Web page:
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Evangelicals and Tradition: The Formative Influence of the Early Church (Evangelical Ressourcement: Ancient Sources for the Church's Future) Paperback – June 1, 2005
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About the Author
D. H. Williams (Ph.D., University of Toronto) is professor of religion in patristics and historical theology at Baylor University. He is the author of Retrieving the Tradition and Renewing Evangelicalism and the editor of The Free Church and the Early Church.
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I would recommend the author's other book, Retrieving the Tradition and Renewing Evangelicalism: A Primer for Suspicious Protestants, more than this book, good as it is. Please see my other reviews for similar books on similar topics, mostly geared to the conversation between Protestants, Roman Catholics and Eastern Orthodox.
Don't get fooled into thinking that the past of the Church is murky and unknowable. There are very few unknowns about it, just read the sources and start doing your homework. Enjoy!
But D. H Williams cautions us not to throw out the baby with the bathwater. he notes that we can find springs of renewal and refreshment if we dare to drink more deeply from the fountain of the patristic fathers. He notes that the goal behind some of Origen's allegories was to encourage devotional reflection and application, even if he did go too far.
Williams also has section in the book where he quotes from some of the more devotional writings of the fathers. He says that evangelicals share the same tradition and history with Catholics and other Protestants and that this history could be an impetus for commonality and mutual respect. A good read.
Williams admits at the outset that this book was in part a response to his learned Catholic friend's remark that 'to be deep in history is to cease to be a Protestant.' The knee-jerk reaction of most Protestants I know when invited to consider what the early church fathers have to say was to shy away and cling on to a narrow understanding of sola scriptura or to suspect one of flirting with the Roman Catholic dual-source theory of authority where the Bible and Tradition stand on equal footing. DH Williams attempts to address these, in his view, unfounded fears by arguing how the canonization of Scripture itself grew out of the context of the patristic church that was guided by its liturgy, oral tradition, the rule of faith as well as a somewhat loose and unsettled canon of texts. The relationship between Scripture and Tradition is not a combative one but complementary, he asserts. On the other hand, neither is there any suggestion that the fathers are infallible, monolithic or on par with apostolic authority. He acknowledges too the somewhat variegated nature of the patristic opinions and that the general consensus of the Fathers on some key dogmas took several centuries to take shape in the form of the ecumenical creeds and even these are not in themselves binding on the Christans' belief and conscience! It's not a 'golden age' to go back to which yields answers to all our problems! What he is contending for is that the fathers have laid down certain fundamental statements of the Christian faith that the Church across the board subscribes to almost universally and given their proximity to the apostolic sources and privy to the oral tradition, the fathers are an indispensable guide in our interpretation of the Christian story/message.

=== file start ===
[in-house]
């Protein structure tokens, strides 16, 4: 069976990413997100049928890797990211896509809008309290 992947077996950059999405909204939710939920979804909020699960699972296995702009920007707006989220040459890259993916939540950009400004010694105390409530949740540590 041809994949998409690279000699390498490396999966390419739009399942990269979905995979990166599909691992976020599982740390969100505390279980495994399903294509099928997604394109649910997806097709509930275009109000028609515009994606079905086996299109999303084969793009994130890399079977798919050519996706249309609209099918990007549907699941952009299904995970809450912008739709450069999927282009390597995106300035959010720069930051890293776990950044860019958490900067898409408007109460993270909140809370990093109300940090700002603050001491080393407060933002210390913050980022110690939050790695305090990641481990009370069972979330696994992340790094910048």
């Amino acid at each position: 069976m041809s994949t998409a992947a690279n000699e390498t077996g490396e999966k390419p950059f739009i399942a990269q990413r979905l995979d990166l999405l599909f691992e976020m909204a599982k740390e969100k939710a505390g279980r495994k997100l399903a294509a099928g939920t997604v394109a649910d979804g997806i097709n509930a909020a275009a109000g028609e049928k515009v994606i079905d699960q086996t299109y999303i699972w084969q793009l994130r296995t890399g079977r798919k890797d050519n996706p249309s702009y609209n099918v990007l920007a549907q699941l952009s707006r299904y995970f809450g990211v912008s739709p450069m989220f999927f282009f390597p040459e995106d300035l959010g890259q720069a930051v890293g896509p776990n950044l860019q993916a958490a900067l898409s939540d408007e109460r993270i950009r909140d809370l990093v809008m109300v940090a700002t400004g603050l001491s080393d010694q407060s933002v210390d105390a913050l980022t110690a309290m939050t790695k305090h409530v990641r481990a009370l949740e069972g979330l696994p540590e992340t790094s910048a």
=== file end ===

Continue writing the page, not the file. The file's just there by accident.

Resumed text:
Attention is also given to other obstacles that Protestants might have in reading the fathers such as the modern suspicion towards the fathers' penchant for allegorical interpretation and how the Protestants' sine qua non of 'justification by faith' stands up in the face of the Patristics (and vice versa). In all, the author puts together quite a good case in addressing these concerns. It certainly is not the last word on the subject and may be open to challenge and inquiry on several fronts. Nonetheless, his is an important voice in the ongoing conversation.
Finally, it includes a chapter that tantalizes us with a brief survey and sampling of the fathers' writings (creeds, rule of faith, commentaries, homilies and hymns) which showcase the spiritual depth and apostolic faithfulness that emerges from that era. The reading list appended is also quite useful as an introduction to the vast literary and spiritual reservoir of the early church fathers.
I am especially struck by his favorable reference to JI Packer, one of evangelicalism's stalwarts, who 'declares that the Reformation is over, by which he means that the forging of our Protestant identity should no longer be done in the furnace of heated anti-Catholicism.' Amen! I am immensely thankful for the Evangelical Ressourcement series that invites us back to the rich fountainhead of early Christian tradition that all Christian communions stand on.